Abstract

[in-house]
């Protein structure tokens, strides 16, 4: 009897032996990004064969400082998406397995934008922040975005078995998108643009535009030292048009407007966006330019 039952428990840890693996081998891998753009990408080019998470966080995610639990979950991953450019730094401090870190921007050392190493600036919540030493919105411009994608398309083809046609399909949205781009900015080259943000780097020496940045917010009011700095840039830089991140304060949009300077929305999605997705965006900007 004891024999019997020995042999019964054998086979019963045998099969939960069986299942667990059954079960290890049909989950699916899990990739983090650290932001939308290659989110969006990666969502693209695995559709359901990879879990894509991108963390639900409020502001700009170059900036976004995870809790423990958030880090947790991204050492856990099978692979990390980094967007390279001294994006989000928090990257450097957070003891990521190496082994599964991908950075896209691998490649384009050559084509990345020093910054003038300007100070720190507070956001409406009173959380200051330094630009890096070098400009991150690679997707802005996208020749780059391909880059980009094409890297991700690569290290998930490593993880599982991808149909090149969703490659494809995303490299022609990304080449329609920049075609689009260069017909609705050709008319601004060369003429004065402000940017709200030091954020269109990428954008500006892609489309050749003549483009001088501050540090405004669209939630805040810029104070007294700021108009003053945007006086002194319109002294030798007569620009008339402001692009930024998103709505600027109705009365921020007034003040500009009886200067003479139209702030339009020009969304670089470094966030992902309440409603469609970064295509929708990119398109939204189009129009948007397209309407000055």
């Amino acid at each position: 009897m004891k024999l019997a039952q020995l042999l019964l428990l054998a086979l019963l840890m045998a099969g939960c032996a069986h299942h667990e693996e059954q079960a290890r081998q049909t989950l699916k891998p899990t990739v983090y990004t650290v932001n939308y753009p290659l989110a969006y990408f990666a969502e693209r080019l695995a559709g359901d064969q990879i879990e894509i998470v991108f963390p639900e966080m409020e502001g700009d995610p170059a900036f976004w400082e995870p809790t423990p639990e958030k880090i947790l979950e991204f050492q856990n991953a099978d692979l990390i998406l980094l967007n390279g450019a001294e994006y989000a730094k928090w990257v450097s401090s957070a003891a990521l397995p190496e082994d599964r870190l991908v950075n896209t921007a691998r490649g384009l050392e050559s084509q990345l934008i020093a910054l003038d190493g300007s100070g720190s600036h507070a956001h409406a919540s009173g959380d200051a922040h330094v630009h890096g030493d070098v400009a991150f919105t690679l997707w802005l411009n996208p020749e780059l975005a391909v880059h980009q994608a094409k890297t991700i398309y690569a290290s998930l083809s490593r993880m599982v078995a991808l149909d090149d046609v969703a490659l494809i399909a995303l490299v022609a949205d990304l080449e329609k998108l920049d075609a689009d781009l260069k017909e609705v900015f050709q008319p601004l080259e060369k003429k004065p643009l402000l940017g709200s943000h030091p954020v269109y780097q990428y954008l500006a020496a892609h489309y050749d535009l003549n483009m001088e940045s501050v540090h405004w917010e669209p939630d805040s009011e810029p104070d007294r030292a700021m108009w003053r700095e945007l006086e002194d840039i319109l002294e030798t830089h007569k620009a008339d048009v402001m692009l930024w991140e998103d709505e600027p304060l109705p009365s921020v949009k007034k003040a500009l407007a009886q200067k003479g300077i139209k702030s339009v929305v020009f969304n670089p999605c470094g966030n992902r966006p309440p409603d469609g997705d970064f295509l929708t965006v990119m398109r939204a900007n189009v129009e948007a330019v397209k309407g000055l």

Late Miocene plutons in coastal Chiapas, Mexico, represent the roots of an extinct magmatic arc. Miocene granitoids of calc-alkaline composition and arc chemistry intruded into and were deformed within the Tonalá mylonite belt in the middle to upper crust. The mylonite belt is a crustal-scale shear zone extending along the western margin of the Chiapas Massif for ∼150 km. Deformation is characterized by a dominantly subhorizontal lineation and subvertical foliation along a strikingly linear zone that trends ∼310°. Mylonitic fabrics contain ambiguous but dominantly sinistral shear indicators. Intrusions are interpreted as syntectonic on the basis of similar U-Pb zircon crystallization age estimates (ca. 10 Ma) and the cooling age estimates obtained on neoformed micas in the mylonite. The plutons are elongated, their long axis is parallel to shear zone, and some plutons show markedly asymmetric outcrop patterns, with sheared tails that trail behind the intrusions and that are consistent with sinistral displacement. Parts of plutons were mylonitized by continuous deformation in the Tonalá shear zone, locally developing intricate pseudotachylyte and cataclasite veins slightly oblique to the mylonite foliation. Outside of the shear zone, plutons preserve magmatic fabrics. These observations are consistent with features common to syntectonic granites interpreted to have been emplaced along strike-slip shear zones in a transpressional setting. We interpret the Tonalá mylonites as representing a relict transform boundary that was slightly oblique to the Polochic-Motagua fault system, which accommodated over 100 km of sinistral displacement between the Chortis block (on the Caribbean plate) and Chiapas (on the North America plate) in late Miocene time.

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